Menacing Word -> Sith Lord Name:
- Bane -> Bane
- Plague -> Plagueis
- Insidious -> Sidious
- Tyrant -> Tyranus
- Maul -> Maul
- Invader -> Vader
- Snake -> Snoke
Was wondering if there were any canon and real world explanations
There was not a single creative process used to devise the names of the Star Wars villains, and the origins were likely to be different for names that were invented in different eras. So I will divide my answer into three parts and deal with characters named during different creative eras differently.
Original Trilogy Era (pre 1999)
The first Dark Lord of the Sith to be named was Darth Vader. Lucas has repeatedly said (including in this 1997 New York Times article) that the name was chosen to be suggestive of "dark father." In other Germanic languages, including German and Dutch, "vader" is quite close to the word for "father."
There are vocal individuals online who claim that Lucas is lying about the origin of this name. This claim is based on the notion that Darth Vader was not intended to be Luke's father during the production of the first film; and the first mention of the family connection appears relatively late in the production process for The Empire Strikes Back. However, given how closely Lucas guarded the secret of Luke's paternity (keeping the information from most of the cast and crew even through filming of Empire), it is no surprise that he did not include that piece of information in any written materials in the the 1970s.
Moreover, Lucas has also said that, had Star Wars been only a modest success, he probably would have made a lower-budget sequel, perhaps based on the first extended universe novel Splinter of the Mind's Eye, and in that case Vader probably would not have been Luke's (or Leia's) father. Finally, even if Lucas had not committed entirely to having Vader as Luke's literal father, a name suggestive of "dark father" would still be highly appropriate for a tall, black-clothed, deep-voiced character.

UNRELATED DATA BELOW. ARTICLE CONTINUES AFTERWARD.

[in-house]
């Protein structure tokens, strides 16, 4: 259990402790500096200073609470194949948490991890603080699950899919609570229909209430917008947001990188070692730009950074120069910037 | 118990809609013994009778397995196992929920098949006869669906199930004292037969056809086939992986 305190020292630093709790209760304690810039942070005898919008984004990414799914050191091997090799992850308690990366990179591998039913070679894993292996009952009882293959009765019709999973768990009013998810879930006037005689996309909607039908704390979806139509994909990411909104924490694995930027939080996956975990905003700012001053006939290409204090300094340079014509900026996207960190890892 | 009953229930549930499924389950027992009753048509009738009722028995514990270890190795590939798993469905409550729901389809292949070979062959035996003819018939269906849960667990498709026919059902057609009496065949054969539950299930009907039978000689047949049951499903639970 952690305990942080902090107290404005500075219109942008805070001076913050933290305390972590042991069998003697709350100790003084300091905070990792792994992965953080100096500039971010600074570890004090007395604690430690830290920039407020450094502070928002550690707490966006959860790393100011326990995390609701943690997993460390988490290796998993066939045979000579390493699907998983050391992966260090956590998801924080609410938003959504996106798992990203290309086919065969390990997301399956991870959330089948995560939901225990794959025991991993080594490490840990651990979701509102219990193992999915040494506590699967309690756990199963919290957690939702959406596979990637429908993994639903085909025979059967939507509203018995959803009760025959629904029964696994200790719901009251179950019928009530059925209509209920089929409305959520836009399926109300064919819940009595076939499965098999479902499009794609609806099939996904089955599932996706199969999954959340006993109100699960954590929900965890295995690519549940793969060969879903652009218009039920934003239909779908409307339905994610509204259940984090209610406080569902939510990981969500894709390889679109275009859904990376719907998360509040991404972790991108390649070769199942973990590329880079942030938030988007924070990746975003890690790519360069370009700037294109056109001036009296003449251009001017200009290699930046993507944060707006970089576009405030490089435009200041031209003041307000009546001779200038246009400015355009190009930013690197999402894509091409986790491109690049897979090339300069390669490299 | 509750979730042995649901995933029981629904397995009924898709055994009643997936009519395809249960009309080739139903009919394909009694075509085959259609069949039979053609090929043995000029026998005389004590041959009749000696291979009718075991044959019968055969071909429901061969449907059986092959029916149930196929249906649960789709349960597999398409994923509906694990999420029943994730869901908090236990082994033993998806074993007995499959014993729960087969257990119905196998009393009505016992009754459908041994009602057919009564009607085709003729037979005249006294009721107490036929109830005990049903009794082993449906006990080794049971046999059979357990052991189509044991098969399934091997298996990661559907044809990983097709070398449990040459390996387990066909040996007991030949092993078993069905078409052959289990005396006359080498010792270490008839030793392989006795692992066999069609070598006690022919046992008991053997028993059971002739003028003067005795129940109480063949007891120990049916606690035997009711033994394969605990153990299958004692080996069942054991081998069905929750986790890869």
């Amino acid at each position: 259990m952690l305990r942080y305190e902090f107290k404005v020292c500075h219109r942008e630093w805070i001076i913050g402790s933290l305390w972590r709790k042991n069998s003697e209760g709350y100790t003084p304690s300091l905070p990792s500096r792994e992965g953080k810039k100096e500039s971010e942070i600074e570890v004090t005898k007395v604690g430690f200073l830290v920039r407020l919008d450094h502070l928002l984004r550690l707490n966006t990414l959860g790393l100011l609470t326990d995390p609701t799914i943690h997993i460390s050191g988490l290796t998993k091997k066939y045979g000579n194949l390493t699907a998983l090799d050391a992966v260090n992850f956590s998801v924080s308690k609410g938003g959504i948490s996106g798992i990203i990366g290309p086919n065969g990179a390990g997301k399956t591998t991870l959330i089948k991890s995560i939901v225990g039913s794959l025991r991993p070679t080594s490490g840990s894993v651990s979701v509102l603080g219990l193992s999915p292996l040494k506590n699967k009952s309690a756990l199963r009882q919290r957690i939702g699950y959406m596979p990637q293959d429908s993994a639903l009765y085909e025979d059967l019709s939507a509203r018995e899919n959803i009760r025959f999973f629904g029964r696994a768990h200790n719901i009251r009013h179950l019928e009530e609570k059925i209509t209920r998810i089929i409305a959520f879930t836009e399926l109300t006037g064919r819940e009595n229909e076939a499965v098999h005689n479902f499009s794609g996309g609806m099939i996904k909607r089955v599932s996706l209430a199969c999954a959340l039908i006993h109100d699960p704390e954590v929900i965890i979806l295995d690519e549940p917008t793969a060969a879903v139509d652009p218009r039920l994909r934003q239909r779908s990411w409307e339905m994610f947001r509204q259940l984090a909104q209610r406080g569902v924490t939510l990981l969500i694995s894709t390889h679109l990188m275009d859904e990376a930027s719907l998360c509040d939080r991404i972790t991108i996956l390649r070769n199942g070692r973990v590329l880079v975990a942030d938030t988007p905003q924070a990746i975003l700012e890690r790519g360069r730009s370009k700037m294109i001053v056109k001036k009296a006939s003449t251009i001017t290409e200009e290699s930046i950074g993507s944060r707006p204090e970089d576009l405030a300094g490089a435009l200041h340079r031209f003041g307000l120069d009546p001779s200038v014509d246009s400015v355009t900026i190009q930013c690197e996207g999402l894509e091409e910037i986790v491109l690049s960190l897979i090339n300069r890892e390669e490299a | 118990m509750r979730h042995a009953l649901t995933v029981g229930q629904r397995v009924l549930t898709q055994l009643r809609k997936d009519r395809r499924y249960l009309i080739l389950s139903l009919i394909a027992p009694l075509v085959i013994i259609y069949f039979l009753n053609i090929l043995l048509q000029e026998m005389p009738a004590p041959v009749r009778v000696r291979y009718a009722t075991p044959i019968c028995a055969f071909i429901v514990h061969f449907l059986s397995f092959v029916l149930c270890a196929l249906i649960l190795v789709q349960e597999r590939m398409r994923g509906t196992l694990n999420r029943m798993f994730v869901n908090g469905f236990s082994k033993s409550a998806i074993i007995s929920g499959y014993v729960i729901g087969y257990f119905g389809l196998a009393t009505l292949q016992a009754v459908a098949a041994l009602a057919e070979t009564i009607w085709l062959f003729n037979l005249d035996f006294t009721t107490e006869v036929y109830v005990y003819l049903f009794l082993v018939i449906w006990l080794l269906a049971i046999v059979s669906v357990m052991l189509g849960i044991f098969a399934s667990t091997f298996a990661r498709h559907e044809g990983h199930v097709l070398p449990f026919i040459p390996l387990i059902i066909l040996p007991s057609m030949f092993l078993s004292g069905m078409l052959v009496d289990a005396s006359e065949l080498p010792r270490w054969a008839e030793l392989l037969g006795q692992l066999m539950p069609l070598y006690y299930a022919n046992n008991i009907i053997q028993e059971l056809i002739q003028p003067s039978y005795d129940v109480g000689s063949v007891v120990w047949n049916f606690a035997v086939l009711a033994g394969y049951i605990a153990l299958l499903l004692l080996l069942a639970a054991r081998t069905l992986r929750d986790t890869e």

The only other Sith who appears in the main Star Wars series during this period is the emperor. Palpatine (but not Darth Sidious) was named in the novelization of Star Wars, which was credited to Lucas but was actually ghostwritten by Alan Dean Foster. If "Palapatine" is suggestive of anything, it is probably "palpitate" or "palatine"; the former just seems silly, but the latter sounds appropriately imperial ("palatine" being the Latin root underlying "palace"). However, in that novelization, the emperor was very much not a Force-using Sith Lord. It is established in The Empire Strikes Back and Return of the Jedi that the emperor is a Force wielder, but in the films he is still never referred to by name; he is just "the emperor" or, to Vader, "my master."
Prequel Trilogy Era and After (1999 to 2012)
Many more Sith names appeared in during the prequel trilogy, as well as the television cartoons and extended universe materials that were closely tied to the central narrative. At this point, "Darth" was adopted as Sith title, although dialogue from Star Wars suggested it was part of Vader's proper name. ("You can't win, Darth.")
It is very obvious that the major Sith names that were invented during this period were indeed chosen for their English implications. The names include some that are simply words for violent or dangerous things: "Maul" and "Bane." Others are slight modifications of English words with strong negative valances: "Sidious" (from "insidious"), Tyranus (from "tyrant" or perhaps the original Greek "tyrannos"), and Plagueis (from "plague"). There is no subtlety here.
Some of the names are even suggestive of the character and role played by the Sith that they name. This is particularly clear for the three Sith who appear on screen in The Phantom Menace and Attack of the Clones. Darth Sidious is a conniver who works with subtle behind-the-scenes manipulations, controlling both sides in the war that breaks out. The role of his apprentice Maul is to provide direct violent confrontations with the Jedi. Darth Tyrannus is the leader of a military insurrection; and Greek "tyrannos" meant a ruler who seized power by violence.
Disney Era (post 2012)
There does not seem to be any evidence that the villains of the Disney films follow any sort of pattern. The closeness of "Snoke" to "snake" or "smoke" might have been intended to be suggestive, or it might not. Without a clear statement from the Disney creative team addressing the question (and I have not been able to locate such a statement), it is not possible to say conclusively why they chose Snoke's name the way they did.
However, the other main Force-using villain, Kylo Ren, has a name that does not seem to be suggestive of anything. (Honestly, the only word I can think of similar to "Kylo" is "kybo," which is a dialectical term for an outhouse—not very threatening.) So, regardless of how the name "Snoke" was chosen, there is not a consistent pattern of using suggestive names for the series's main villains during the Disney era.